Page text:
House of Cards (American), Season 1

I watched the first season of the American version of House of Cards recently. It caused me to stay up later than I should have a few times. I found myself intrigued by the plot lines and characters.

If you have not seen House of Cards and you wish to avoid potential spoilers, then stop here. I’ll put in a page break.

Sometimes when I begin watching a show I find a character likable very quickly. That happened with Francis Underwood. Throughout the entire season I found myself hoping for his success, at times to my own bewilderment. Why do I like this guy?

House of Cards illustrates everything that I hate about politics. With the well-being of huge numbers of people on the line blatant dishonesty, lack of practicality, and pettiness in plays a major factor in decision making. Egos may prevent progress or hijack good intentions. Seeing this sort of things makes me feel unwell and tired. It makes me wonder how I could ever feel sympathetic toward Francis Underwood, I guess that’s the mark of a successful politician.

The character Doug Stamper fascinated me, especially in the way he related to the Kristen Stewart-looking prostitute (Rachel Posner). I really thought he cared about her, then he sends her off to seduce Peter Russo, revealing he was grooming her for future use.

Russo disgusted me, yet I really wanted him to get back on track. I think the fact that he was portrayed as a Pennsylvanian, from Philly no less, influenced me. Had he been from New York, Michigan, or some other state I don’t think I would have supported him. The scenes from Philly bars and neighborhoods when Russo is talking to his old friends appeared very authentic to me. Despite wanting him to do well, I never believed for a second that his character would get sober. As an aside, the scenes with Russo’s mother were some of the most gripping scenes of the season to me–it made me ache for the hurt his character must feel. The love Russo felt for his kids and his loyalty to his constituents were washed away by the demons and vices that wouldn’t let go.

I still can’t decide if Francis and Claire love each other, or if they just use each other.

I am not a fan of Zoe Barnes.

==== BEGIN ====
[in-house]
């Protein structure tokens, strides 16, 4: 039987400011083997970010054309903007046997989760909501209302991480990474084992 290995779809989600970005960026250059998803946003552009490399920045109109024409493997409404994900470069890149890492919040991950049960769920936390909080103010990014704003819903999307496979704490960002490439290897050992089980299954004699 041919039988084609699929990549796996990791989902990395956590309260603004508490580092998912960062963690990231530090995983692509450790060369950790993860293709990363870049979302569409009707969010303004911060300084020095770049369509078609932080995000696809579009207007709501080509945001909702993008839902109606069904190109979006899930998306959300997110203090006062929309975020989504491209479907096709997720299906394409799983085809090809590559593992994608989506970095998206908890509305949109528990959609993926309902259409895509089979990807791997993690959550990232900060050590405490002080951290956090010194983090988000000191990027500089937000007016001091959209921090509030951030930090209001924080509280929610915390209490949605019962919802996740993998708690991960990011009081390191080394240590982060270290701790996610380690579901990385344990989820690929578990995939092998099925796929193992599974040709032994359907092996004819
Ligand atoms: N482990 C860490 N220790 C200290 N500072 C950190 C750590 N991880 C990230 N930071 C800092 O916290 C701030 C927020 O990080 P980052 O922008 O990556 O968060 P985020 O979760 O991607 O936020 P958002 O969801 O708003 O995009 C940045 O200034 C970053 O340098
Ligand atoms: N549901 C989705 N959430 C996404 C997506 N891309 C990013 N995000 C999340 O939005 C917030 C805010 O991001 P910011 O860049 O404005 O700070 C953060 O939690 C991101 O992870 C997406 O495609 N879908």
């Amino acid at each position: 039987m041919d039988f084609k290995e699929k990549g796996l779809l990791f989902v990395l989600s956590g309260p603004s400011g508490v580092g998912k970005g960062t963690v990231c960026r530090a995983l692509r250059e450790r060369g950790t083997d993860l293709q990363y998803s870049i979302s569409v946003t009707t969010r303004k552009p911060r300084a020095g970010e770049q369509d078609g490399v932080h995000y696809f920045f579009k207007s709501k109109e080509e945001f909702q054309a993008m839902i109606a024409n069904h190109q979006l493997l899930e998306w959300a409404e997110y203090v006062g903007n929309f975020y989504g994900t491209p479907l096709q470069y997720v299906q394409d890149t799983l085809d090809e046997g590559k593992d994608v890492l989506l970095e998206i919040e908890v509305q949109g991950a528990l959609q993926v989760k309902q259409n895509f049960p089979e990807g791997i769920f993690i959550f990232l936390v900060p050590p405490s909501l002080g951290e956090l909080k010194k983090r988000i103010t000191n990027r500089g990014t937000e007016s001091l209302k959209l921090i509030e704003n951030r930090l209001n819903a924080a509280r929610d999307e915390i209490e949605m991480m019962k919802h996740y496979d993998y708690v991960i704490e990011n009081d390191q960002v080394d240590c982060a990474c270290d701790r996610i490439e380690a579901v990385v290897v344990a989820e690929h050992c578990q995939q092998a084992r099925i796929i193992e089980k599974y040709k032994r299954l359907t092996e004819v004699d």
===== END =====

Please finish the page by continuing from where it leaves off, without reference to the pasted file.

The name of the show suggests things will not work out for Underwood. A house of cards usually comes crashing (or fluttering) down. Maybe it is just referencing the delicate nature of the rise to political power in a democracy?

I’ll definitely watch season 2 when it comes out, and against my better judgement I’ll probably continue to root for the corrupt protagonist.


1 Comment

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One response to “House of Cards (American), Season 1

  1. kls

    Spoilers here, too:

    We got sucked in, as well. I rooted for Underwood until the incident with the union organizer. Now I feel ambivalent–it’s fun to watch him succeed in his manipulations but I’m also anticipating his fall. :)

    I was sympathetic to Russo. (Paul and I were laughing that it’s quite a show if the most sympathetic character is Russo!) To be honest, I think it’s because he is a father and you do believe that he cares about his kids (but even that doesn’t save him)–and, of course, the fact that we catch glimpses of his potential, of the man he could be. I also thought the actor who played him (Corey Stoll who, incidentally, played Hemingway in Woody Allen’s Midnight in Paris) did a fantastic job.

    No sympathy at all for Zoe. I’m incredulous that Lucas (former coworker?) likes her (run away!!!).

    My brother and I couldn’t agree about Underwood’s initial plans for Russo, but we both think that the murder wasn’t premeditated, that by the end of the season Underwood adjusts his plans as things happen (as opposed to having a specific, planned scheme).

    Funny that you called Rachel the Kristen Stewart lookalike. Paul was convinced it was actually Stewart in that first scene in the car.

    I’m thinking of watching the British version that inspired this version. I accidentally stumbled upon spoilers for the Brit version and there are definitely different twists in the plot.

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